Battle rap scene here seems to only be spread through commercially and I live in a place where at the time had near to no battle rap events. it wasnt until recently I started gathering some peeps to battle on the streets before I started this small movement. Battle rap is still new in Malaysia I must say. People usually do it on beat and focus on flow rather than content. So , me, a acapella battle rap fan wants to introduce this new wave here.

2. Who are some of your influences and how would you define your style?

I listened to alot of Jurassic 5, Souls of mischief, and hilltop hoods when I was younger, still do today. My style is a battered mix of profanity, bars from the heart and rhyming shower thoughts.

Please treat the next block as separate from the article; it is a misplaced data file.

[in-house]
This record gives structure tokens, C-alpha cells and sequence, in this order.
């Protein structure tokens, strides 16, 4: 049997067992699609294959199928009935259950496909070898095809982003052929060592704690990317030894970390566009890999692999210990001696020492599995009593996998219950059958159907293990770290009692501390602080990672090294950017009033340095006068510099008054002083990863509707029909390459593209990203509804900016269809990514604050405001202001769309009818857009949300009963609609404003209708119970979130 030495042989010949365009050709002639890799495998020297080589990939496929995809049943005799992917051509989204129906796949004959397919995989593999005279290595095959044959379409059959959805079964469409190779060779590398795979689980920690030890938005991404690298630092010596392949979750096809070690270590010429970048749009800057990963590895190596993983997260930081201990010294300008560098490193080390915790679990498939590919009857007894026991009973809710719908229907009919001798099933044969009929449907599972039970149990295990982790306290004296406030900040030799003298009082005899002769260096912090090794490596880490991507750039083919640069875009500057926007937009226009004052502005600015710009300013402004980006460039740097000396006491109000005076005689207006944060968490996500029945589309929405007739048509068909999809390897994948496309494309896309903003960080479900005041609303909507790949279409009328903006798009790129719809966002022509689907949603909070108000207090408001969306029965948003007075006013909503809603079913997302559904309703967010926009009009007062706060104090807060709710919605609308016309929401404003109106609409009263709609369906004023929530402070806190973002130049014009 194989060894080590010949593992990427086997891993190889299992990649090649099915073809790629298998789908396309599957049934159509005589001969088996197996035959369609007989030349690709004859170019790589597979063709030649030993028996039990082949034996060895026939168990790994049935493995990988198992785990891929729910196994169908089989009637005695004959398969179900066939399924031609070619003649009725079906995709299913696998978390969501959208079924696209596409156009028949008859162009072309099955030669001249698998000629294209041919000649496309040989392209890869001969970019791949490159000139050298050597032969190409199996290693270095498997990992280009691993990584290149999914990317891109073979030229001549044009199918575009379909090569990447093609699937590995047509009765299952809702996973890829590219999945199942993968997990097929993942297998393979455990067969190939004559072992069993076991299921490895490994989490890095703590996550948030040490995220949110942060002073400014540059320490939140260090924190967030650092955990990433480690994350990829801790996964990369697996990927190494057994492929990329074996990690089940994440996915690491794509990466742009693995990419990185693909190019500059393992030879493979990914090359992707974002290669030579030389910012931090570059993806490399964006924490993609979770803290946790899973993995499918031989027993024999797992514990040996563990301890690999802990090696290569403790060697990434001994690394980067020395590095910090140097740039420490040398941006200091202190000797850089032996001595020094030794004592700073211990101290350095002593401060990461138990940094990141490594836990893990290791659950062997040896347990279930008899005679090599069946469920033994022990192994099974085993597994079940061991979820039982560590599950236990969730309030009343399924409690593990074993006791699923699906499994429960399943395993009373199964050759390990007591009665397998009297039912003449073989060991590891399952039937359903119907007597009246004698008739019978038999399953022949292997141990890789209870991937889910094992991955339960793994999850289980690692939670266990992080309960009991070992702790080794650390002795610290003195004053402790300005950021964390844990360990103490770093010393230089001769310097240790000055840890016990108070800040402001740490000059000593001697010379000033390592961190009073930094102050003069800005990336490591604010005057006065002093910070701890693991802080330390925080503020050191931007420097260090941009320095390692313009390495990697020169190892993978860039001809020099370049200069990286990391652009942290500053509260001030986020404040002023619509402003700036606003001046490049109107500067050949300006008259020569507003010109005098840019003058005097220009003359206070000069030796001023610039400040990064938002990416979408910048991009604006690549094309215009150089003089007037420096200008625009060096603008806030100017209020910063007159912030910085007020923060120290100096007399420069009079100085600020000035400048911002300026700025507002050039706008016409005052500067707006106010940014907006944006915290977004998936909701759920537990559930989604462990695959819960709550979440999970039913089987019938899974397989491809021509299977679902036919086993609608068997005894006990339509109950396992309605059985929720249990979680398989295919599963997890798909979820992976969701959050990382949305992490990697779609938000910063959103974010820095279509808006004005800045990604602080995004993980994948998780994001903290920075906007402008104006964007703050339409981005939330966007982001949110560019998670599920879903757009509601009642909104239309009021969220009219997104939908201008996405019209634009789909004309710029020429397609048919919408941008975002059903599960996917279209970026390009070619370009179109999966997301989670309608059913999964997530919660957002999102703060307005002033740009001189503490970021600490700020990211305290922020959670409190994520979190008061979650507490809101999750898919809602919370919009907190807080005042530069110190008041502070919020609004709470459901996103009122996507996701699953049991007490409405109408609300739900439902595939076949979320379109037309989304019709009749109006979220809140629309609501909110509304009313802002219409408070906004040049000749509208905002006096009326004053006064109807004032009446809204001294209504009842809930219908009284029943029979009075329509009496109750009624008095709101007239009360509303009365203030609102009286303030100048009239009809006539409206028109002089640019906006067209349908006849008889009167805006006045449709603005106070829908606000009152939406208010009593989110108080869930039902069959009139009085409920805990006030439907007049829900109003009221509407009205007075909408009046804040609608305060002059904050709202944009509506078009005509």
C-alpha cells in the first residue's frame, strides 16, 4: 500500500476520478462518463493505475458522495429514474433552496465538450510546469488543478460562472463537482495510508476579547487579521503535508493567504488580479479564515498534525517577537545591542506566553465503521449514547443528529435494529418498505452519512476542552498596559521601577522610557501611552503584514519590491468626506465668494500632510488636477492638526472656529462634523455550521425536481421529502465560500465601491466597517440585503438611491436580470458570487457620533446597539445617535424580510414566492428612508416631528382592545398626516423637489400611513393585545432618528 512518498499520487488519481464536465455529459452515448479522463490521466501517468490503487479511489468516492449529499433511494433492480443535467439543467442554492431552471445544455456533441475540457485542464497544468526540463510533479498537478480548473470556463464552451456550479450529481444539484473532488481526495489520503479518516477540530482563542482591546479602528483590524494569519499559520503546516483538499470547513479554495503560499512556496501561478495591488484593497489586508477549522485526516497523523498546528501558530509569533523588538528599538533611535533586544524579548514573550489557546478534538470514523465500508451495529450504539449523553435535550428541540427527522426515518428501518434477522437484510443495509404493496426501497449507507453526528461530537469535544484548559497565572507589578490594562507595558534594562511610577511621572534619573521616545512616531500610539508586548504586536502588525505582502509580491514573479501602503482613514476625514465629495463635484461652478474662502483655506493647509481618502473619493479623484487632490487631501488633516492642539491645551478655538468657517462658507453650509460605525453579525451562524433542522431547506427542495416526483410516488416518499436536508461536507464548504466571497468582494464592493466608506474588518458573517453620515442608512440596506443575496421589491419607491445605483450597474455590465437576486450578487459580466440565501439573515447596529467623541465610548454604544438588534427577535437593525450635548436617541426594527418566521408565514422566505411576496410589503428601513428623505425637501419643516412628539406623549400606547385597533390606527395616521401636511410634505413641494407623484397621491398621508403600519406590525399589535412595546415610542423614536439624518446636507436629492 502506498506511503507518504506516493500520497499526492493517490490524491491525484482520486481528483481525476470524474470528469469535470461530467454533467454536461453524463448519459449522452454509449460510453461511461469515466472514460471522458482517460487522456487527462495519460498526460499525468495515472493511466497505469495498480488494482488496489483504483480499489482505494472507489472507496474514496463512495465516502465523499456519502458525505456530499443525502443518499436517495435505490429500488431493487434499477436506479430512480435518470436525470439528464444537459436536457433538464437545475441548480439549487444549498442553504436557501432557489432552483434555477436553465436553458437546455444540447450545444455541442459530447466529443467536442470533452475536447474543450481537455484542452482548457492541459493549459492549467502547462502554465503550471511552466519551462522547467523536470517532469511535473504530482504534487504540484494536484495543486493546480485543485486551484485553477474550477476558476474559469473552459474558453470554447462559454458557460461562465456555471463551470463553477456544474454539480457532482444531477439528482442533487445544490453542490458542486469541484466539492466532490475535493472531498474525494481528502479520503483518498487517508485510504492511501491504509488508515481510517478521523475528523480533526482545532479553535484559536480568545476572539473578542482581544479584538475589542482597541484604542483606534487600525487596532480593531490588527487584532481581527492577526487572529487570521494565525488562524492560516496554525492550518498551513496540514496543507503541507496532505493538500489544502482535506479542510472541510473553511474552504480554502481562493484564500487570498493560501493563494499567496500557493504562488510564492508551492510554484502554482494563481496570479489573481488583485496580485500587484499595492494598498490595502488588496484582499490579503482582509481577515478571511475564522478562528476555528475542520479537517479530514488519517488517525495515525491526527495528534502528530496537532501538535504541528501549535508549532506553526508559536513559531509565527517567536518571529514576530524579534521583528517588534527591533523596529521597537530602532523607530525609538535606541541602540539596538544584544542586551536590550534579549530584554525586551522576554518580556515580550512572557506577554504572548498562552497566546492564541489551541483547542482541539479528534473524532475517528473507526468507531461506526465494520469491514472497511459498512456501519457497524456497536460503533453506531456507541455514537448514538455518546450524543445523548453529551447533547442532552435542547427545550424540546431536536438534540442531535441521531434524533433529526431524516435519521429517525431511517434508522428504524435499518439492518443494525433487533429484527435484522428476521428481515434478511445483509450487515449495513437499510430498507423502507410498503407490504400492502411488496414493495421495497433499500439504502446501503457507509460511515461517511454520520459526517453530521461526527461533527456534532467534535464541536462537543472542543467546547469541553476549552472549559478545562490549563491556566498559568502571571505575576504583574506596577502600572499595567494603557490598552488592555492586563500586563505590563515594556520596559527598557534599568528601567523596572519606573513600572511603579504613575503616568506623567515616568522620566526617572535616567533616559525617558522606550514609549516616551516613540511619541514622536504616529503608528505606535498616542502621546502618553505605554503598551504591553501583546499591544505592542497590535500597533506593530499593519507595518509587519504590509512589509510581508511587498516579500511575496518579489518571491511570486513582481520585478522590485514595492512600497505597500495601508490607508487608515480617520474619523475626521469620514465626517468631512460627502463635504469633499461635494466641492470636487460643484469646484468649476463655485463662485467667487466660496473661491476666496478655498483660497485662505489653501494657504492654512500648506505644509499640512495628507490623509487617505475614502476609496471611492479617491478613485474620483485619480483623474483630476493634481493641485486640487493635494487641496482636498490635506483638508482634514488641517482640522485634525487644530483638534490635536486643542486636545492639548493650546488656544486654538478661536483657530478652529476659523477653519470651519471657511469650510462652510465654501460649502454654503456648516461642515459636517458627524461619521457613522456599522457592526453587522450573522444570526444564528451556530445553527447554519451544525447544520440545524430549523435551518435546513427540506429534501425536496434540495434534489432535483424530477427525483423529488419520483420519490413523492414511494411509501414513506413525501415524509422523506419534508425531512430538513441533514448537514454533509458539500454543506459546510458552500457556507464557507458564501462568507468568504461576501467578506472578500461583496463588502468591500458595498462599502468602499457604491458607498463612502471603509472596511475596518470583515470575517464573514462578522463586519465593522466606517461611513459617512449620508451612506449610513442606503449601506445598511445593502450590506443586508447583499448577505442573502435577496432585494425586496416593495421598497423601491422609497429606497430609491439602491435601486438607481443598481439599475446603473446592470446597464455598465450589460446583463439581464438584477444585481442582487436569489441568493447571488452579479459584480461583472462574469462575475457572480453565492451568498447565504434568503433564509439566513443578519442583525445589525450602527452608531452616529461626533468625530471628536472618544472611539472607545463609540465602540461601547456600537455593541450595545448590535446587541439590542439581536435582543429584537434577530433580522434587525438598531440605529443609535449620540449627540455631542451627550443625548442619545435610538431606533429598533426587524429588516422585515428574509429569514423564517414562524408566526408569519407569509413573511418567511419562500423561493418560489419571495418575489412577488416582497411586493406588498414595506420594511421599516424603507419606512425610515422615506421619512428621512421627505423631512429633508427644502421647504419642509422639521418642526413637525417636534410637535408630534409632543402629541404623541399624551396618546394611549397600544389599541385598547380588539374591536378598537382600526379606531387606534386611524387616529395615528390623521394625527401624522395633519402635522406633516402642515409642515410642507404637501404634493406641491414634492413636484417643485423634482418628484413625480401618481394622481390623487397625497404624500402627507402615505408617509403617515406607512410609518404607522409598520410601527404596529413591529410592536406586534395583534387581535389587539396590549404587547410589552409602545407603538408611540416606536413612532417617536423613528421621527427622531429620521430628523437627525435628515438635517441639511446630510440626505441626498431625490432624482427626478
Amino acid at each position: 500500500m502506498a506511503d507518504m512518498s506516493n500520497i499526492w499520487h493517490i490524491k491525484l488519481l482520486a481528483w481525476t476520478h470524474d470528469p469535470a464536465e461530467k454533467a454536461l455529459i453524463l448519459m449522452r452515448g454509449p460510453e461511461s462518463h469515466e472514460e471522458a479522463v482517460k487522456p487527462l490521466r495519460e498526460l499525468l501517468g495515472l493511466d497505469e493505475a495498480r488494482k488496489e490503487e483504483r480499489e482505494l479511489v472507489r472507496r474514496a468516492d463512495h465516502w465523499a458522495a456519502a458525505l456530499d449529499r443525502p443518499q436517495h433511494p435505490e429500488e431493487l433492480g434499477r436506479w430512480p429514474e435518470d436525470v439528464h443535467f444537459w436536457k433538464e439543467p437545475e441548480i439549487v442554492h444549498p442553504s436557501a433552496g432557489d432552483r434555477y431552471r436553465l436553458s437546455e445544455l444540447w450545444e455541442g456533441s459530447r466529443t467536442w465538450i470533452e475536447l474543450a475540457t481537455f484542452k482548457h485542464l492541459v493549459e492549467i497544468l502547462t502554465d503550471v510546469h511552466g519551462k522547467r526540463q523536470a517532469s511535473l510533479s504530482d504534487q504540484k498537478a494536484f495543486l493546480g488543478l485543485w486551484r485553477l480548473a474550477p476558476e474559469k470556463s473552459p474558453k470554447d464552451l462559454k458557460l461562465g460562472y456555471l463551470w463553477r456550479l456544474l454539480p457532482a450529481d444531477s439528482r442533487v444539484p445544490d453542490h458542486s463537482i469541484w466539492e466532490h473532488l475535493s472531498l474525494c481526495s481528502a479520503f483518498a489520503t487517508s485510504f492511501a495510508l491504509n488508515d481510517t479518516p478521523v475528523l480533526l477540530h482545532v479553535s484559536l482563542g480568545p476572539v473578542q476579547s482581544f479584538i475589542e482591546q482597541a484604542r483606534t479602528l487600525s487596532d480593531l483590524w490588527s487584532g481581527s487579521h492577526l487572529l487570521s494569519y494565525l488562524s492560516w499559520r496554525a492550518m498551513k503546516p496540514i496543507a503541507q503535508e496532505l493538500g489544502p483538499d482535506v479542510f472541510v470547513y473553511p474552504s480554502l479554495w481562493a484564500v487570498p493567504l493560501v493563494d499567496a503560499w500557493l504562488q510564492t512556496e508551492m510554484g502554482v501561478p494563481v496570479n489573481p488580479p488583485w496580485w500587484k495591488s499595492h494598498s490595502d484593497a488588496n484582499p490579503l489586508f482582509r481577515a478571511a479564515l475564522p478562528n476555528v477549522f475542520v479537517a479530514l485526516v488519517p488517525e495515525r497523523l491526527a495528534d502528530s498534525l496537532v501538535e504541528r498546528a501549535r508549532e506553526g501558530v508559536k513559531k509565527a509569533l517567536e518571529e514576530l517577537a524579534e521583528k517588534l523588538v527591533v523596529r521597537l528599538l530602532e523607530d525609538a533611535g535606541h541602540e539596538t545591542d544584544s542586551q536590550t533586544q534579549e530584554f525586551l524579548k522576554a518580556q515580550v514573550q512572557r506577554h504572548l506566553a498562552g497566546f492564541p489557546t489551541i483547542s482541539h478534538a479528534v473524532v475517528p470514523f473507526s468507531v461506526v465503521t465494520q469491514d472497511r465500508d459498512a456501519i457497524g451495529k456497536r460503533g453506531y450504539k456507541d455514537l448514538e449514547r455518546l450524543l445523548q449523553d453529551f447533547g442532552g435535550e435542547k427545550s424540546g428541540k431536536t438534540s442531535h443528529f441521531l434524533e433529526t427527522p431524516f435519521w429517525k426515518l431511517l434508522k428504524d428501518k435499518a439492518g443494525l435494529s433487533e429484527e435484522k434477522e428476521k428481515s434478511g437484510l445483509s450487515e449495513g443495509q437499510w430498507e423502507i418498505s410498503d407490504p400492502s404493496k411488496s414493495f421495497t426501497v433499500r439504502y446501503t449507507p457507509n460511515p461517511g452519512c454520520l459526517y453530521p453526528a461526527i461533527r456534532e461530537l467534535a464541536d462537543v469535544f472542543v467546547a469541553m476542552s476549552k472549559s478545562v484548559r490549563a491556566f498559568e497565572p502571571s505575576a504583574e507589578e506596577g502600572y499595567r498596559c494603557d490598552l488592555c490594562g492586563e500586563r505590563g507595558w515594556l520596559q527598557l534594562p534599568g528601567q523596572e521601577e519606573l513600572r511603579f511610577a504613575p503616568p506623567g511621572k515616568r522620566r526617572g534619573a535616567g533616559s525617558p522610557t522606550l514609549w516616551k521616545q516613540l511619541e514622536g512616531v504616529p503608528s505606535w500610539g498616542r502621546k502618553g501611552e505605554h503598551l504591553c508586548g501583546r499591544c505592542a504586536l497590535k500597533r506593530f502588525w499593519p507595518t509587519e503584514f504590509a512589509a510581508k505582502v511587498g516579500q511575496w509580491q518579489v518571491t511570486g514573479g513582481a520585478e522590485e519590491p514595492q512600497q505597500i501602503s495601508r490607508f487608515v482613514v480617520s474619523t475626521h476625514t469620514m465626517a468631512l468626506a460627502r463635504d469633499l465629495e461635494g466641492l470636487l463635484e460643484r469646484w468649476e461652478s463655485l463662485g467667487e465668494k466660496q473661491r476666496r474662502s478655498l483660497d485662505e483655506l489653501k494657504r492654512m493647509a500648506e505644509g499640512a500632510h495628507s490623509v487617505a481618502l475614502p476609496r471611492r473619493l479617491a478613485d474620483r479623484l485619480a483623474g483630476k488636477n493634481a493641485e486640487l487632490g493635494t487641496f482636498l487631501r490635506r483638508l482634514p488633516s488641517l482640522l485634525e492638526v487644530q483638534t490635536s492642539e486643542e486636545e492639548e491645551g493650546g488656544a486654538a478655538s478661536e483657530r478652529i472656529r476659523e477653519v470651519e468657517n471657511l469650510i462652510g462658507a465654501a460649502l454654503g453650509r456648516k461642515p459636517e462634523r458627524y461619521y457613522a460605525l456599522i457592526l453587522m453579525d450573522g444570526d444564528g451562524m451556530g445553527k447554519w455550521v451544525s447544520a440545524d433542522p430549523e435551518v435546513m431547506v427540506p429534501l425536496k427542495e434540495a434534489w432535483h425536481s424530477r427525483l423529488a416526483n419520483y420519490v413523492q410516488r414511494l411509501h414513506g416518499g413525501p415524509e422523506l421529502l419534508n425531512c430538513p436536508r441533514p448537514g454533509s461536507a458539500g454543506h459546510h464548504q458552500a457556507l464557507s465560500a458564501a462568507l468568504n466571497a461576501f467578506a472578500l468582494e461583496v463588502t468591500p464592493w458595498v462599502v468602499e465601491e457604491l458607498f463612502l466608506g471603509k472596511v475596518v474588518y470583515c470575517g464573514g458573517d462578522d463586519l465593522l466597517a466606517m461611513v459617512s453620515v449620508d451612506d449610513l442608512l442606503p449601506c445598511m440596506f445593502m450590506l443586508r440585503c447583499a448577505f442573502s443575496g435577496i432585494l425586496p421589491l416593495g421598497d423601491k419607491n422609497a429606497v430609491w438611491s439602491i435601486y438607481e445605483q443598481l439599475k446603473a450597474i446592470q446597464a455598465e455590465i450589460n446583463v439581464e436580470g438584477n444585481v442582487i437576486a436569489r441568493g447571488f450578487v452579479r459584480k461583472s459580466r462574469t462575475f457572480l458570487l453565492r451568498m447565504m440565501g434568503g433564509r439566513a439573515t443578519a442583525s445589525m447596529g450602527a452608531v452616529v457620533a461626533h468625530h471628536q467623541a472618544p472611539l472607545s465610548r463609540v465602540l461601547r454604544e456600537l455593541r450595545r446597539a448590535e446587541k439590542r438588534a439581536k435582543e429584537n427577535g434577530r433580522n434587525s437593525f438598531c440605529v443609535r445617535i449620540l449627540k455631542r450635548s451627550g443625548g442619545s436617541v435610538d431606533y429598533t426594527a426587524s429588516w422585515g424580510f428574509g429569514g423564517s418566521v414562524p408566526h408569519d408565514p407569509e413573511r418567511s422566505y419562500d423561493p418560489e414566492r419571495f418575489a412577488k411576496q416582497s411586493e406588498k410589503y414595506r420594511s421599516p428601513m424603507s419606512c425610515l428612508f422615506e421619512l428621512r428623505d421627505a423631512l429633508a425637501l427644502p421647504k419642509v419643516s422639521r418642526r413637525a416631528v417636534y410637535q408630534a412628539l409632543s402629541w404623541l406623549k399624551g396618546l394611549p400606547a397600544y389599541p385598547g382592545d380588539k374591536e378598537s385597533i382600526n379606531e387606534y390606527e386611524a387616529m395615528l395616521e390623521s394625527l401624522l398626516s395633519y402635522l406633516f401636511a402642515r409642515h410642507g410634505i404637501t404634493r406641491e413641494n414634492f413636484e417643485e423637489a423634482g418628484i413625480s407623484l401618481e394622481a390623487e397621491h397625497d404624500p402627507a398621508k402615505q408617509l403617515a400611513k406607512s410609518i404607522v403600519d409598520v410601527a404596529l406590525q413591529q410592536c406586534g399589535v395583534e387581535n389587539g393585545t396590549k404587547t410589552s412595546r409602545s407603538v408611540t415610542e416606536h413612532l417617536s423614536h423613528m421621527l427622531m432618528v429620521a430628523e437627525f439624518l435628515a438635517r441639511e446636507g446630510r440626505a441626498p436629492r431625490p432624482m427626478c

3. If you had to live somewhere else, what would you choose? 

I would love to live in the States or the UK . I guess I’m just very in tune with the lifestyle and culture there.


1. How has being a beatboxer influenced or impacted your production style?

I think my attention to drum programming and having swing in all my beats definitely comes from beatboxing. Having the human feel where it feels less on the grid is important to me. When it’s just myself and a microphone I’m usually adding a new vocal element every 4-8 bars, so I’m
often trying to build on sound design in the same way for my productions. I also use vocal sounds within my production, percussive and non percussive. I have a folder to pull from when I am layering.

2. Tell us more about your Channeling India series!